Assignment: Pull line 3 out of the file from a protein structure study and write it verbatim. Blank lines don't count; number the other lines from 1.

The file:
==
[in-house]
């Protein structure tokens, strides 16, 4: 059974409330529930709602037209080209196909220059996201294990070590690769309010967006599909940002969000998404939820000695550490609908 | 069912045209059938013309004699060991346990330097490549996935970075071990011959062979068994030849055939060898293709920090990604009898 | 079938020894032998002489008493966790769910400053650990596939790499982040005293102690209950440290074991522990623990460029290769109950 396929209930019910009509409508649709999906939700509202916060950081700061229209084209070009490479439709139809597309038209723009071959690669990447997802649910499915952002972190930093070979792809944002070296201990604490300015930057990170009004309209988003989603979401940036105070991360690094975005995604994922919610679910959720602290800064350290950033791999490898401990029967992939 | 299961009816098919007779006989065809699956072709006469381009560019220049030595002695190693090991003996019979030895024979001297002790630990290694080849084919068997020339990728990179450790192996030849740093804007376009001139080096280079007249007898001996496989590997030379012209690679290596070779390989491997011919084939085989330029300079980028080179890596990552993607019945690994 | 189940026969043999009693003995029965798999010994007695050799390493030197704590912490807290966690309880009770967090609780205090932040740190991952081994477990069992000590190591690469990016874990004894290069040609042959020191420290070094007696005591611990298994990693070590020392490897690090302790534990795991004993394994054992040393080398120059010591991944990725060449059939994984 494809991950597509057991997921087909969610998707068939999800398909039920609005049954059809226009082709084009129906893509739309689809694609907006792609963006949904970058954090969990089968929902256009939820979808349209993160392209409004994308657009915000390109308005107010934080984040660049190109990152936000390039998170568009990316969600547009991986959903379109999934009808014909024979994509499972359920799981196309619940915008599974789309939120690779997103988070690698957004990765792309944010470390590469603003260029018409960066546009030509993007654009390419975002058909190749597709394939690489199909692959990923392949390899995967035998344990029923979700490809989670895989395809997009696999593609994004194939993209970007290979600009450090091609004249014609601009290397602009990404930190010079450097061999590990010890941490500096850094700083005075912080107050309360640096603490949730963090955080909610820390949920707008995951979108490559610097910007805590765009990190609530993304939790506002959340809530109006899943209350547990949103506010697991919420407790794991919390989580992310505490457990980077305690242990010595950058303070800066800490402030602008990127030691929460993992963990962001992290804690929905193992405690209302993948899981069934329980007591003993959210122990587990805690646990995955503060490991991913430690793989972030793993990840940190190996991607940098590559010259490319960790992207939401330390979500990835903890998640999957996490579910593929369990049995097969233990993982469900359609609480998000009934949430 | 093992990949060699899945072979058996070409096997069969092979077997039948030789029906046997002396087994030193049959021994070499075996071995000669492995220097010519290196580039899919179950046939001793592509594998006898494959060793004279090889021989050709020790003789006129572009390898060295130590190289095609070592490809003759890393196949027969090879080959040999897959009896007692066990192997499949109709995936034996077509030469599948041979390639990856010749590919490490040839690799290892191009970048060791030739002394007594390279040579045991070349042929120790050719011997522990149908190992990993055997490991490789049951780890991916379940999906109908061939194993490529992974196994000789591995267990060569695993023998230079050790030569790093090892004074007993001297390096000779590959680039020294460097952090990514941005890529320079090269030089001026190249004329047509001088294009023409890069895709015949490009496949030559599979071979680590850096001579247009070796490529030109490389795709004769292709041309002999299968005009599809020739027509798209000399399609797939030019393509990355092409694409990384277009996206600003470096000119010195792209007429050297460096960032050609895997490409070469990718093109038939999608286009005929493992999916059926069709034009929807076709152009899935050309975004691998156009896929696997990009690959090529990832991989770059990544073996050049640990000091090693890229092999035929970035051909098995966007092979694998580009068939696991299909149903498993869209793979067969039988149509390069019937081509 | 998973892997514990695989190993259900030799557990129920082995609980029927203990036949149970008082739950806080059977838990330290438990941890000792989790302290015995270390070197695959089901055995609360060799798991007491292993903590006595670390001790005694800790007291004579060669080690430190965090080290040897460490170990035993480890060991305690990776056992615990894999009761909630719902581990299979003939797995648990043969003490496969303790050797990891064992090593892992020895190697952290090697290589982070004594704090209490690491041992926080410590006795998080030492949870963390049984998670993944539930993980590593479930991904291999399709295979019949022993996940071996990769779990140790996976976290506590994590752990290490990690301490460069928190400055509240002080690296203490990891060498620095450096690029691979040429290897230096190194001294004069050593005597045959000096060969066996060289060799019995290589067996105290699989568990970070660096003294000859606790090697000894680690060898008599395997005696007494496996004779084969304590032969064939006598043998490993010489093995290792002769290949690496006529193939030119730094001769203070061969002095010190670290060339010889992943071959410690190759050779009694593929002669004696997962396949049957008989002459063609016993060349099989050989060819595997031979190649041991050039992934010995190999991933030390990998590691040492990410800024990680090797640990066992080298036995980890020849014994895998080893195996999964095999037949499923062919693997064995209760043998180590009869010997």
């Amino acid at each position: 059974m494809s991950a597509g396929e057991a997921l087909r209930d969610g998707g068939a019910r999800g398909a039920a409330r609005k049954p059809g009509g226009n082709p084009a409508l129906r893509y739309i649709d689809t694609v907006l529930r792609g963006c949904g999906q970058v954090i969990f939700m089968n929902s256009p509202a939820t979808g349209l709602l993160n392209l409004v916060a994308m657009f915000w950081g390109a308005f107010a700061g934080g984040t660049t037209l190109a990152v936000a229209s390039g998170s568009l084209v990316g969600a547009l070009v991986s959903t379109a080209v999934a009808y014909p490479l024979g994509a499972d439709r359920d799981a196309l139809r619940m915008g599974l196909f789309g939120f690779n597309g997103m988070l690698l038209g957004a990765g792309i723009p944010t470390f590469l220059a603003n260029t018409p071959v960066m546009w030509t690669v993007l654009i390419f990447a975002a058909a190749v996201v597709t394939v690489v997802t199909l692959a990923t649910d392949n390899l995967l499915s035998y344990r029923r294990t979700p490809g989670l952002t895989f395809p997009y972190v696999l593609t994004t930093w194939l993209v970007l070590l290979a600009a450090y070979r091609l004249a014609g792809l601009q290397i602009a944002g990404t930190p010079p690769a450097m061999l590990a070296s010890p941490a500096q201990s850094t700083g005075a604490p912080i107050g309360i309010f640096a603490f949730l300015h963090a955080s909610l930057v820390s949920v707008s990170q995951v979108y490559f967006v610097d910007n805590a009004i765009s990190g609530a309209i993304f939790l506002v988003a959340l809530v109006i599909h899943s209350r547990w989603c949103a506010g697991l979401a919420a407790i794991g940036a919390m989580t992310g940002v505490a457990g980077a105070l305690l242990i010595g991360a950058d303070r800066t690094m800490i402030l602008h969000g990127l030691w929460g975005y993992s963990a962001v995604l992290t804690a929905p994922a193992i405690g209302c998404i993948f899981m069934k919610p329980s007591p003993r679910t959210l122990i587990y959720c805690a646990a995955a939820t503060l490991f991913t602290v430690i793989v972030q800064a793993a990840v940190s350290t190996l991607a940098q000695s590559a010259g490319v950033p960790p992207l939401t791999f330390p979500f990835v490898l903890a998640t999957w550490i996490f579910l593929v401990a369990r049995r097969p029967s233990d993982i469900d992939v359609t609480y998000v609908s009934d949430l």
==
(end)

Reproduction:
């Amino acid at each position: 059974m494809s991950a597509g396929e057991a997921l087909r209930d969610g998707g068939a019910r999800g398909a039920a409330r609005k049954p059809g009509g226009n082709p084009a409508l129906r893509y739309i649709d689809t694609v907006l529930r792609g963006c949904g999906q970058v954090i969990f939700m089968n929902s256009p509202a939820t979808g349209l709602l993160n392209l409004v916060a994308m657009f915000w950081g390109a308005f107010a700061g934080g984040t660049t037209l190109a990152v936000a229209s390039g998170s568009l084209v990316g969600a547009l070009v991986s959903t379109a080209v999934a009808y014909p490479l024979g994509a499972d439709r359920d799981a196309l139809r619940m915008g599974l196909f789309g939120f690779n597309g997103m988070l690698l038209g957004a990765g792309i723009p944010t470390f590469l220059a603003n260029t018409p071959v960066m546009w030509t690669v993007l654009i390419f990447a975002a058909a190749v996201v597709t394939v690489v997802t199909l692959a990923t649910d392949n390899l995967l499915s035998y344990r029923r294990t979700p490809g989670l952002t895989f395809p997009y972190v696999l593609t994004t930093w194939l993209v970007l070590l290979a600009a450090y070979r091609l004249a014609g792809l601009q290397i602009a944002g990404t930190p010079p690769a450097m061999l590990a070296s010890p941490a500096q201990s850094t700083g005075a604490p912080i107050g309360i309010f640096a603490f949730l300015h963090a955080s909610l930057v820390s949920v707008s990170q995951v979108y490559f967006v610097d910007n805590a009004i765009s990190g609530a309209i993304f939790l506002v988003a959340l809530v109006i599909h899943s209350r547990w989603c949103a506010g697991l979401a919420a407790i794991g940036a919390m989580t992310g940002v505490a457990g980077a105070l305690l242990i010595g991360a950058d303070r800066t690094m800490i402030l602008h969000g990127l030691w929460g975005y993992s963990a962001v995604l992290t804690a929905p994922a193992i405690g209302c998404i993948f899981m069934k919610p329980s007591p003993r679910t959210l122990i587990y959720c805690a646990a995955a939820t503060l490991f991913t602290v430690i793989v972030q800064a793993a990840v940190s350290t190996l991607a940098q000695s590559a010259g490319v950033p960790p992207l939401t791999f330390p979500f990835v490898l903890a998640t999957w550490i996490f579910l593929v401990a369990r049995r097969p029967s233990d993982i469900d992939v359609t609480y998000v609908s009934d949430l």